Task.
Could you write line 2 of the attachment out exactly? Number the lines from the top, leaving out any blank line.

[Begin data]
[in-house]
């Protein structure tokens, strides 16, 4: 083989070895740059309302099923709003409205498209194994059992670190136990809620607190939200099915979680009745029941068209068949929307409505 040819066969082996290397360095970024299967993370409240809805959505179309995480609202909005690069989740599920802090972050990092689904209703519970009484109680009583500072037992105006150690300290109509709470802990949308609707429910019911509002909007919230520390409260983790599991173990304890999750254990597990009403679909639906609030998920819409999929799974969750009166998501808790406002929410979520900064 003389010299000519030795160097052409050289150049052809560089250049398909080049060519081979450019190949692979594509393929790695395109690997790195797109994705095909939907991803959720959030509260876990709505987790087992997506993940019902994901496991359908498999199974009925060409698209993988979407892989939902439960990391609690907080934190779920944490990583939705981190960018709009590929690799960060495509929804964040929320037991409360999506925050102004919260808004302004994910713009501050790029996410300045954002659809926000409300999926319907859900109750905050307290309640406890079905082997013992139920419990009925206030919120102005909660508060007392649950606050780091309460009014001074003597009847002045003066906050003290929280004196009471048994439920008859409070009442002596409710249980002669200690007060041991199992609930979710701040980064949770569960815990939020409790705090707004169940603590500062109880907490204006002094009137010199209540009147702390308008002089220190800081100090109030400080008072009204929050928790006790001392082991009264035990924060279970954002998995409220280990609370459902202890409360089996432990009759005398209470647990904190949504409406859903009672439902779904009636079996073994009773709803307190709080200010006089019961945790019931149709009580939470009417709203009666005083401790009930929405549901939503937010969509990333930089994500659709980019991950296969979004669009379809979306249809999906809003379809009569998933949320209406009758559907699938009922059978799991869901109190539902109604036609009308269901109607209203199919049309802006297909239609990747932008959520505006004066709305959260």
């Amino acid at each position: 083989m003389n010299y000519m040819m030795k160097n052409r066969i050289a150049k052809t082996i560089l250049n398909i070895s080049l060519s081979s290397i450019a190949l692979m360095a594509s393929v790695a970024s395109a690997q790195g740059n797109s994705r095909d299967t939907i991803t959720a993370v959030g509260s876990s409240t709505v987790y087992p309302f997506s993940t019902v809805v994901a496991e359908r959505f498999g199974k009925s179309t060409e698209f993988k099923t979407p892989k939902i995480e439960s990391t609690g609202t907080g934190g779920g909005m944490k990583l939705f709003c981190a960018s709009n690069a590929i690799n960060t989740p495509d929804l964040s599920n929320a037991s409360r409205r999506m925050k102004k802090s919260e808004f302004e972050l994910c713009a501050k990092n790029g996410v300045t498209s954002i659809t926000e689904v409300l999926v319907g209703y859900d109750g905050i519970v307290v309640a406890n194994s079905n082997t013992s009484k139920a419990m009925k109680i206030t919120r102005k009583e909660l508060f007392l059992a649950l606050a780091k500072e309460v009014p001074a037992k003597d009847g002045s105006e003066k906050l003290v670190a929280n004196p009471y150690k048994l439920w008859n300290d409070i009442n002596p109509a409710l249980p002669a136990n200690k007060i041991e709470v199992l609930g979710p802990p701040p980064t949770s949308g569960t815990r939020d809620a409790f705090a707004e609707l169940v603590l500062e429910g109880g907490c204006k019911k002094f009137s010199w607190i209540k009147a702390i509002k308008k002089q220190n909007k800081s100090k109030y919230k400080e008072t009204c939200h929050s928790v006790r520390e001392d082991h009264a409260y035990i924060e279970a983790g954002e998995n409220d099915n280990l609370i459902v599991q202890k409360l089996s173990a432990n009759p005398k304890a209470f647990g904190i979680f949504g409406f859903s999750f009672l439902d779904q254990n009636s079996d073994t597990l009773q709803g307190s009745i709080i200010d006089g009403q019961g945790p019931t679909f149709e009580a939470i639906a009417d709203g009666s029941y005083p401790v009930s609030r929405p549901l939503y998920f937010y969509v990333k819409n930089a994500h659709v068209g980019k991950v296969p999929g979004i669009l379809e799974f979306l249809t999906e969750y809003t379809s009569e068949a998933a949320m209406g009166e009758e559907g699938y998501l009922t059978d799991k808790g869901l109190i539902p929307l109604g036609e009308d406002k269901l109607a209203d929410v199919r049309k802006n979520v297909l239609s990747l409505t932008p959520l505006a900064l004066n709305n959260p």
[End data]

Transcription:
């Protein structure tokens, strides 16, 4: 083989070895740059309302099923709003409205498209194994059992670190136990809620607190939200099915979680009745029941068209068949929307409505 040819066969082996290397360095970024299967993370409240809805959505179309995480609202909005690069989740599920802090972050990092689904209703519970009484109680009583500072037992105006150690300290109509709470802990949308609707429910019911509002909007919230520390409260983790599991173990304890999750254990597990009403679909639906609030998920819409999929799974969750009166998501808790406002929410979520900064 003389010299000519030795160097052409050289150049052809560089250049398909080049060519081979450019190949692979594509393929790695395109690997790195797109994705095909939907991803959720959030509260876990709505987790087992997506993940019902994901496991359908498999199974009925060409698209993988979407892989939902439960990391609690907080934190779920944490990583939705981190960018709009590929690799960060495509929804964040929320037991409360999506925050102004919260808004302004994910713009501050790029996410300045954002659809926000409300999926319907859900109750905050307290309640406890079905082997013992139920419990009925206030919120102005909660508060007392649950606050780091309460009014001074003597009847002045003066906050003290929280004196009471048994439920008859409070009442002596409710249980002669200690007060041991199992609930979710701040980064949770569960815990939020409790705090707004169940603590500062109880907490204006002094009137010199209540009147702390308008002089220190800081100090109030400080008072009204929050928790006790001392082991009264035990924060279970954002998995409220280990609370459902202890409360089996432990009759005398209470647990904190949504409406859903009672439902779904009636079996073994009773709803307190709080200010006089019961945790019931149709009580939470009417709203009666005083401790009930929405549901939503937010969509990333930089994500659709980019991950296969979004669009379809979306249809999906809003379809009569998933949320209406009758559907699938009922059978799991869901109190539902109604036609009308269901109607209203199919049309802006297909239609990747932008959520505006004066709305959260």